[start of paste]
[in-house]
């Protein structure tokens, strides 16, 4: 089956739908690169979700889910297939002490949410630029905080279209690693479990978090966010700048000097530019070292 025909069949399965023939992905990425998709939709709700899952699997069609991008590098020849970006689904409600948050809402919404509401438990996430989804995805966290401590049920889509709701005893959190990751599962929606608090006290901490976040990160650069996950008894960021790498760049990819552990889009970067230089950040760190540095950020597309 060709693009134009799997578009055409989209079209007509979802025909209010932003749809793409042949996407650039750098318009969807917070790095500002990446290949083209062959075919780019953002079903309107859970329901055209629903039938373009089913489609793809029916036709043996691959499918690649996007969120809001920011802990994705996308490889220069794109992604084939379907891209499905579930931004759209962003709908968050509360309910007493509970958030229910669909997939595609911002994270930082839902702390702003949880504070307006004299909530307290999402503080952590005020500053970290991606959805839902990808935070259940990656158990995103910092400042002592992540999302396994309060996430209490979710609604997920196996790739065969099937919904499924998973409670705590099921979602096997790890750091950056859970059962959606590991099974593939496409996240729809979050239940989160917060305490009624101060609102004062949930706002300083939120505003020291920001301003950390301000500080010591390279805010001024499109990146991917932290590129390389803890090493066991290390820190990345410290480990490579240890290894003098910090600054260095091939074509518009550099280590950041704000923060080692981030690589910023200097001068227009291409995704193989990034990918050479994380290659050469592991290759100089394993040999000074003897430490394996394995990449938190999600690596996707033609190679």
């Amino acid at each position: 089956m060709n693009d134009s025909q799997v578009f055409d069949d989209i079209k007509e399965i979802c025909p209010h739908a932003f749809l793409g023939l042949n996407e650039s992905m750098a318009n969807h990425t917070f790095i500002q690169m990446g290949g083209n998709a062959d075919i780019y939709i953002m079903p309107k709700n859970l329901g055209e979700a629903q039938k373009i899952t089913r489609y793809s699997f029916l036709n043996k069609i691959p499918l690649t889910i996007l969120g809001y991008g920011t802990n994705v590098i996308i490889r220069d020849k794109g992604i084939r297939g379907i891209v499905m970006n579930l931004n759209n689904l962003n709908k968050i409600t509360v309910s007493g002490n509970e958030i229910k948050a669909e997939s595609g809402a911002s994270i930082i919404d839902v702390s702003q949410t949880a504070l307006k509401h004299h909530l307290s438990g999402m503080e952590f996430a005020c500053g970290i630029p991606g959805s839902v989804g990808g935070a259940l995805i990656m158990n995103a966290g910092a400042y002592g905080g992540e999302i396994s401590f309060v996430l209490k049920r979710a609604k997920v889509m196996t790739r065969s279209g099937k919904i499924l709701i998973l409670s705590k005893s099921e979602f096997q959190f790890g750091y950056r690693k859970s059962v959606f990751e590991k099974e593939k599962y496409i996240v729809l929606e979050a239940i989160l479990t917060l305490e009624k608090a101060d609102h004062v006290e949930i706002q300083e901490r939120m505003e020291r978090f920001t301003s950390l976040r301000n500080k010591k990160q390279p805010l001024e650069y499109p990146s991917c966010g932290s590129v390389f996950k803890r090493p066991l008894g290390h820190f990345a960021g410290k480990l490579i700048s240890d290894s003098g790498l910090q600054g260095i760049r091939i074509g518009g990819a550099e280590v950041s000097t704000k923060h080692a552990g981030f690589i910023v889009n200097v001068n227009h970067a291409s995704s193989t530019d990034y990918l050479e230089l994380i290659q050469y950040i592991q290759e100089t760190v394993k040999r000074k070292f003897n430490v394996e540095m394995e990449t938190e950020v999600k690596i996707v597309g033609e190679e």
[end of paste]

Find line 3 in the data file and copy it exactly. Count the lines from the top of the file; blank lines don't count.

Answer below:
């Amino acid at each position: 089956m060709n693009d134009s025909q799997v578009f055409d069949d989209i079209k007509e399965i979802c025909p209010h739908a932003f749809l793409g023939l042949n996407e650039s992905m750098a318009n969807h990425t917070f790095i500002q690169m990446g290949g083209n998709a062959d075919i780019y939709i953002m079903p309107k709700n859970l329901g055209e979700a629903q039938k373009i899952t089913r489609y793809s699997f029916l036709n043996k069609i691959p499918l690649t889910i996007l969120g809001y991008g920011t802990n994705v590098i996308i490889r220069d020849k794109g992604i084939r297939g379907i891209v499905m970006n579930l931004n759209n689904l962003n709908k968050i409600t509360v309910s007493g002490n509970e958030i229910k948050a669909e997939s595609g809402a911002s994270i930082i919404d839902v702390s702003q949410t949880a504070l307006k509401h004299h909530l307290s438990g999402m503080e952590f996430a005020c500053g970290i630029p991606g959805s839902v989804g990808g935070a259940l995805i990656m158990n995103a966290g910092a400042y002592g905080g992540e999302i396994s401590f309060v996430l209490k049920r979710a609604k997920v889509m196996t790739r065969s279209g099937k919904i499924l709701i998973l409670s705590k005893s099921e979602f096997q959190f790890g750091y950056r690693k859970s059962v959606f990751e590991k099974e593939k599962y496409i996240v729809l929606e979050a239940i989160l479990t917060l305490e009624k608090a101060d609102h004062v006290e949930i706002q300083e901490r939120m505003e020291r978090f920001t301003s950390l976040r301000n500080k010591k990160q390279p805010l001024e650069y499109p990146s991917c966010g932290s590129v390389f996950k803890r090493p066991l008894g290390h820190f990345a960021g410290k480990l490579i700048s240890d290894s003098g790498l910090q600054g260095i760049r091939i074509g518009g990819a550099e280590v950041s000097t704000k923060h080692a552990g981030f690589i910023v889009n200097v001068n227009h970067a291409s995704s193989t530019d990034y990918l050479e230089l994380i290659q050469y950040i592991q290759e100089t760190v394993k040999r000074k070292f003897n430490v394996e540095m394995e990449t938190e950020v999600k690596i996707v597309g033609e190679e």